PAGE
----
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Hedy Lamarr with her Austrian accent plays a high powered art director for a magazine. She is sad or as one love interest put it has "shadows" in her eyes. She goes to a psychiatrist an all knowing, benevolent , patriarchal character who holds the answers she needs to get her life back on track. She decides to change her life completely and falls for a "good guy" but her wicked past will not let go of it' s hold on her. The supposition that psychiatry holds the answers is fascinating (did it in the 1940's?)

If you are a classic film lover do not miss this! It would be worth watching for Hedy Lamarr alone she is by far the most beautiful and underated actress of her time. The woman fighting her two selves one a sweet good girl in love with a doctor the other a party girl with no limits. as if it was a choice between good and evil is very interesting. It seems if you worked and were good at what you did then it was inevitable that you were exposed to immorality and bad men in the big evil world. If you are hard or rude the men will look over it because of your beauty. The culture and gender roles of the time are at once in your face as they spell it out but elude to the really racy things. They say make love with you a few times so we know this girl is fast and easy. I could envision the differences this film would have if it was done in 2014 but the story is a classic one and would work. The good men save her from herself in the end. She was married to John Loden at the time this movie was released (he plays Felix)
6 people found this helpful
SociologyReaderReviewed in the United States on October 4, 2020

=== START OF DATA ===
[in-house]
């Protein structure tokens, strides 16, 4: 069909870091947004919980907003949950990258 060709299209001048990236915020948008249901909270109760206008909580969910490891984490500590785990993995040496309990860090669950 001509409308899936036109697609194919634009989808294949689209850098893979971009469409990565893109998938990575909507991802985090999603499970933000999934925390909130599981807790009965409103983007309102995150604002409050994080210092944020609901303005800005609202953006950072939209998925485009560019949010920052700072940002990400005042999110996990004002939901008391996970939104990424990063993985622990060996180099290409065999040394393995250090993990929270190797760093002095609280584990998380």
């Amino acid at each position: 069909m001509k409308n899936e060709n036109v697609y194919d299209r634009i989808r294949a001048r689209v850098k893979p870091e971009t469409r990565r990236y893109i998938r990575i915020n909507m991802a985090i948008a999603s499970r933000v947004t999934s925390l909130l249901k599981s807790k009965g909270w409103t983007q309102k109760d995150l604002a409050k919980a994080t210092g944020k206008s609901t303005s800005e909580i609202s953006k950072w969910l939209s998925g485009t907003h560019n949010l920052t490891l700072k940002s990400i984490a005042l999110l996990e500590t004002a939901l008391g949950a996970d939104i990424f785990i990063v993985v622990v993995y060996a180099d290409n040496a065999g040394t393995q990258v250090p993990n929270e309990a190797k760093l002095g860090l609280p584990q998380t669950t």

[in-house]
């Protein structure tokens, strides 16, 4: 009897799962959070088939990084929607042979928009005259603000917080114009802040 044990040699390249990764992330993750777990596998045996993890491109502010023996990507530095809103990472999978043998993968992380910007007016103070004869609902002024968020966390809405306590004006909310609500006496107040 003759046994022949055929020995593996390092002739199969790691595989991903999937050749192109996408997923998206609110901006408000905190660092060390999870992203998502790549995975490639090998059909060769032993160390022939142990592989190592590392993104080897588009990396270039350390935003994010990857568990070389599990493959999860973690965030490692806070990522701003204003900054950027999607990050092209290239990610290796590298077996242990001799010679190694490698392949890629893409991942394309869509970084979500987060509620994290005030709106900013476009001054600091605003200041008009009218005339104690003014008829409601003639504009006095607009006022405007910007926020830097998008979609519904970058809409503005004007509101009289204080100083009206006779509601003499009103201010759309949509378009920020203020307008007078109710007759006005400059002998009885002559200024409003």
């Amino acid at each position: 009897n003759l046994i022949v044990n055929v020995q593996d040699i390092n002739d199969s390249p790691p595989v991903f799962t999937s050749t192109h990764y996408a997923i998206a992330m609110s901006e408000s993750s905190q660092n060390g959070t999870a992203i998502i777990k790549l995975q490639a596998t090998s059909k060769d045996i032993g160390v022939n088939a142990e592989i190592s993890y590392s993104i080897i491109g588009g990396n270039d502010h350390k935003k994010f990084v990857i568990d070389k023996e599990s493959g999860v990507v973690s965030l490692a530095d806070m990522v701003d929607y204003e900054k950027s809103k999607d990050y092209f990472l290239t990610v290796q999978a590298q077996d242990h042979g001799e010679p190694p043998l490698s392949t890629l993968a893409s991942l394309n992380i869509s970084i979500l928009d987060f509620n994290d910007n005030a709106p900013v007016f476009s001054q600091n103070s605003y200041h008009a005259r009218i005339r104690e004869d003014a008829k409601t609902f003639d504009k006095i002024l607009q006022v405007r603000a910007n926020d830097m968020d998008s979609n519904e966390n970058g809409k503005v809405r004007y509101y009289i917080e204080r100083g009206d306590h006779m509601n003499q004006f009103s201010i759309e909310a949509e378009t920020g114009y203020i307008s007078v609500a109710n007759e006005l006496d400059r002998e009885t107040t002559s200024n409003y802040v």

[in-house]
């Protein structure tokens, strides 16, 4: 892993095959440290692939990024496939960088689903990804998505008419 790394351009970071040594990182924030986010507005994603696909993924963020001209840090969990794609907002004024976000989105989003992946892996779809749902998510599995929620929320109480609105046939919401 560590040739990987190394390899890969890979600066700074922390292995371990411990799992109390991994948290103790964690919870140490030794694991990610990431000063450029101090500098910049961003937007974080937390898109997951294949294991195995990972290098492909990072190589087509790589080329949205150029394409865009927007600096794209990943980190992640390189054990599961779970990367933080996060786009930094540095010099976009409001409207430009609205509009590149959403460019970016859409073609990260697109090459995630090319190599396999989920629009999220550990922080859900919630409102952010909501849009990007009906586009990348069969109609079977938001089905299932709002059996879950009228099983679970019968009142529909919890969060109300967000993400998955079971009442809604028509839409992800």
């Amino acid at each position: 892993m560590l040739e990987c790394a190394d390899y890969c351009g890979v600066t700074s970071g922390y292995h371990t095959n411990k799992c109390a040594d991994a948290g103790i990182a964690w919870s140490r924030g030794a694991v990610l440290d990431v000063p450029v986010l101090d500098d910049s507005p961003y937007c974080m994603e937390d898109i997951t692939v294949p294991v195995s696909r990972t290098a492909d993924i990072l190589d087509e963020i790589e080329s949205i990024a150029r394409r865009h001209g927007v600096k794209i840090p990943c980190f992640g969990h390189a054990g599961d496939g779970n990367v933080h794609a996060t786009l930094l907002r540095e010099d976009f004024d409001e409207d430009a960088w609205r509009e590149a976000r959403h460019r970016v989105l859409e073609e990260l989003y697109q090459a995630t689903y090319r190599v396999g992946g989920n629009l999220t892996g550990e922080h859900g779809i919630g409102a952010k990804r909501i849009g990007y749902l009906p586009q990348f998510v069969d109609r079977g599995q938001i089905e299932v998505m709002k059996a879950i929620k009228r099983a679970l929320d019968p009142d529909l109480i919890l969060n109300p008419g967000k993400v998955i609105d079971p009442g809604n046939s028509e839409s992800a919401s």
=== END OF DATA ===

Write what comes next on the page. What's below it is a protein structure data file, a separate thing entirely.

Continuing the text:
4.0 out of 5 stars
Good story; luminous Hedy Lamarr
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This is overall a good film to watch for classic film lovers. It centers on Hedy Lamarr's character and her efforts to remake herself. In the middle there is a psychologist, a sweet doctor, a mean-spirited mogul, a motherly and tough masseuse, etc. In other words, there are lots of characters and lots of events. While the story is interesting and moves quickly, the characters (aside from Lamarr) are all rather superficial and a little wooden.

Still, it is an entertaining story, worth watching for anyone who likes classic films, and surely a must-see for Hedy Lamarr fans. Also, there are some famous character actors, including Natalie Schafer (Ms. Howell of Gilligan's Island) and Margaret Hamilton (Wicked Witch of Wizard of Oz), that are fun to see.
One person found this helpful
Khristine JacksonReviewed in the United States on October 21, 2020
3.0 out of 5 stars
A Dueling Beauty ....with a dash of deception.
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The late Hedy Lamarr was absolutely ...gorgeous ! I began watching her movies more than 20 years ago.. When I first came out here in Hollywood ..I met a famous semi-retired producer who knew her .. They had been friends and she was nearing the end of her career at the time around the 1960's. Before that when I resided in Central Florida ..in the late 1990's during a break from the cabaret scene. I had met someone who knew her..when she lived in Casselberry,Florida before her death in 2000. I wish I would have pushed to have met her...when she died it was all in the national paper..and local press magazines. Yes she was laden with scandal ..and heart break.. A woman so beautiful was a skilled and gifted inventor who only befriended a few neighbor's and repairman . This movie was pretty good ..and they cast did a pretty good job. Rumor has it there may be a autobiographical film made about her life..? I would hope that they try to cast an actress from her native country of origin..? We shall see..??